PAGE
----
Major League Baseball and the players' union were scheduled to meet Friday to begin negotiations to establish new policies and punishments for domestic violence.
The recent spate of high-profile cases involving NFL players prompted baseball and the MLBPA to open talks about the way the sport should deal with such episodes -- even though the current collective bargaining agreement lasts through 2016.
Like baseball, other top professional sports organizations surveyed by The Associated Press -- including the NBA, NHL, NASCAR, PGA Tour and ATP -- have rules covering inappropriate or criminal behavior away from arenas but do not address domestic violence on its own.
"Creating policies that are clear and consistent, and also provide support services, is what these leagues need to do. I was encouraged by Major League Baseball's [step]," said Esta Soler, president of Futures Without Violence, a national group that works to prevent domestic and sexual violence and child abuse.
Soler said MLB reached out to her organization's San Francisco office this week.
"It's always better to be proactive than reactive, and some of the issues are coming out while we're having this public conversation because of what's happened in the NFL," Soler said. "It's much better to have clear guidelines, both in terms of whether somebody gets arrested and also, more importantly, how do you prevent domestic violence from happening to begin with?"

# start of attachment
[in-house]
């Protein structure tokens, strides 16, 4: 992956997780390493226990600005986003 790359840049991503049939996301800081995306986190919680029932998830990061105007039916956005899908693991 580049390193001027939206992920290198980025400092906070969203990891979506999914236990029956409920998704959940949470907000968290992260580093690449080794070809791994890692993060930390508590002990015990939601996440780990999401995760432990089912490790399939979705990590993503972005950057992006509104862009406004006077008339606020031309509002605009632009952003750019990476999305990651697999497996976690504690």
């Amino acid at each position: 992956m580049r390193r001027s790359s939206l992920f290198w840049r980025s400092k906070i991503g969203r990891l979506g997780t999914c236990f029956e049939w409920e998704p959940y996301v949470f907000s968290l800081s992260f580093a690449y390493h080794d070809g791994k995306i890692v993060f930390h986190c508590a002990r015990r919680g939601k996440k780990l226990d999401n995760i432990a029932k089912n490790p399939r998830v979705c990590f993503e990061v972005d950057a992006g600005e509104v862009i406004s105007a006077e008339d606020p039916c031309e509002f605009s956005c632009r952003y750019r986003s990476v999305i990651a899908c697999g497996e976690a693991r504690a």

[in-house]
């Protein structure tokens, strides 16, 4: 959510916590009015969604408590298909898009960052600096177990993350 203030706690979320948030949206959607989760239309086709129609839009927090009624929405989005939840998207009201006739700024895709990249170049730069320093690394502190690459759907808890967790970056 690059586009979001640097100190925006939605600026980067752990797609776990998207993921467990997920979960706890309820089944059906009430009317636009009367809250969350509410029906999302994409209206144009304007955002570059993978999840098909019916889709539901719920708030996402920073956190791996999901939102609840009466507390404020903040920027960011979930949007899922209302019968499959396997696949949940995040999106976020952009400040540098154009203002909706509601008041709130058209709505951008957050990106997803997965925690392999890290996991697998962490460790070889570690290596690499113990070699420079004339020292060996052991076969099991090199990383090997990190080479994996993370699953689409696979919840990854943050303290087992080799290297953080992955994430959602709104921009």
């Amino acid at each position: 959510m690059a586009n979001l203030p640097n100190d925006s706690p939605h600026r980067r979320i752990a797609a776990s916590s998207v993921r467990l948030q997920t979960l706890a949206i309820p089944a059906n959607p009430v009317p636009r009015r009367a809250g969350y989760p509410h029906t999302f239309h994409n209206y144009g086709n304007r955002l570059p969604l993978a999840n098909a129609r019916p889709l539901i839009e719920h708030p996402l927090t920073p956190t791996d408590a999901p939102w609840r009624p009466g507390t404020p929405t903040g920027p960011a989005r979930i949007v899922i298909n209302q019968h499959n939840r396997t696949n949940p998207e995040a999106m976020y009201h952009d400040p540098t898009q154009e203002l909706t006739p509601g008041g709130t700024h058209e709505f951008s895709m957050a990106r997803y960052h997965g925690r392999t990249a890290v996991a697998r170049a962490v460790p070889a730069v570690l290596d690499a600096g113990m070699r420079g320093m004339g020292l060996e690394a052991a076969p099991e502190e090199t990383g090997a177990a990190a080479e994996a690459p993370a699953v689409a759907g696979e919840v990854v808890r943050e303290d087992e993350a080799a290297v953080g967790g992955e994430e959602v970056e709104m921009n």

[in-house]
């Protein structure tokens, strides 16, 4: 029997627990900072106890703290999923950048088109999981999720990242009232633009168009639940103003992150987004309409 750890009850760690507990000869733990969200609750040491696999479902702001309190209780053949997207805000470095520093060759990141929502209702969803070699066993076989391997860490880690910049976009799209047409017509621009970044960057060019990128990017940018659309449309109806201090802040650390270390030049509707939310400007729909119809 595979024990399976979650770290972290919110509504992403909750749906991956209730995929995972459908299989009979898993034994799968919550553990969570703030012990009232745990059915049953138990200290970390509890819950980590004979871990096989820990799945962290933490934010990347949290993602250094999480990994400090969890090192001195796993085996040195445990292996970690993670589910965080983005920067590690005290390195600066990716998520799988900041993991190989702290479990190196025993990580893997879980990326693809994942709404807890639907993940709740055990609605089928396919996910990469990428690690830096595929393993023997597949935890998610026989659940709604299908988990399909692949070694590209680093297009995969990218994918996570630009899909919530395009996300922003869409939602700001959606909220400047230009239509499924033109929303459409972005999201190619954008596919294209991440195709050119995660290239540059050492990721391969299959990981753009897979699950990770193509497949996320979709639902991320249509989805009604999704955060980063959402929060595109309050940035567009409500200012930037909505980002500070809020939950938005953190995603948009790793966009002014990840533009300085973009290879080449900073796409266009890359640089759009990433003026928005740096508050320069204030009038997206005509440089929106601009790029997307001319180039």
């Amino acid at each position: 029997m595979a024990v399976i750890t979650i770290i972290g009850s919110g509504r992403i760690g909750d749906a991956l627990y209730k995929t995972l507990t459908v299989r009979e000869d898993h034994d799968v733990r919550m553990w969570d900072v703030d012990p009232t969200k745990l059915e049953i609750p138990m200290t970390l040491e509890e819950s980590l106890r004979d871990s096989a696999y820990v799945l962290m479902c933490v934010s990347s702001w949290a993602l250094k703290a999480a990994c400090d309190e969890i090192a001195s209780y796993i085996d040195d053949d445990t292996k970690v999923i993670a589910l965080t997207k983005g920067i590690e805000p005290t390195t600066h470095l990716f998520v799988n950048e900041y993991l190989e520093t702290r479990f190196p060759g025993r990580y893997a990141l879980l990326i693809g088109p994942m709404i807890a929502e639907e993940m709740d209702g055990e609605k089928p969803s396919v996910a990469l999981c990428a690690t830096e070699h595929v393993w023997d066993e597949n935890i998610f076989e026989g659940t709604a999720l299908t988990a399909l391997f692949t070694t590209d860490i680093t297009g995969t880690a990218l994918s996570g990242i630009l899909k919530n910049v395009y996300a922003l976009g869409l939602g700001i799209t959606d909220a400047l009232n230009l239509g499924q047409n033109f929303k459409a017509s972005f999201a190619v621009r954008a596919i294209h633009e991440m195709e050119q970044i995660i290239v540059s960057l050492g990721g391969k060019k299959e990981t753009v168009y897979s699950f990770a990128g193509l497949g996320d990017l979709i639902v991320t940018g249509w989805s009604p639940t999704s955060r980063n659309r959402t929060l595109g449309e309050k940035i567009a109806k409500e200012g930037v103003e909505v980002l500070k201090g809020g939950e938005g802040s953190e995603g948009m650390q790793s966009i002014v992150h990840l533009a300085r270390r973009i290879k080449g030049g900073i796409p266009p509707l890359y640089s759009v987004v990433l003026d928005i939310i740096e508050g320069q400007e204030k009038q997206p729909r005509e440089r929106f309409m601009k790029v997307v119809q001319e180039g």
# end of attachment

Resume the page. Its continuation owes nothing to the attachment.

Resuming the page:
Baseball's CBA includes a voluntary treatment program for certain alcohol-related and off-field violent conduct. It also allows the commissioner or a team to impose discipline, but doesn't say of what sort, if a player is charged with a crime "involving the use of physical force or violence, including but not limited to, sexual assault, domestic violence, resisting arrest, battery, and assault."
"We view today's meeting as an important first step in working with the commissioner's office to address all of the issues connected to domestic violence," MLBPA spokesman Greg Bouris wrote in an email Friday.
In a statement issued by his office this week, outgoing commissioner Bud Selig said: "Domestic violence is one of the one worst forms of societal conduct. We understand the responsibility of baseball to quickly and firmly address off-field conduct by our players, even potentially in situations in which the criminal justice system does not do so."
Information from The Associated Press is included in this report.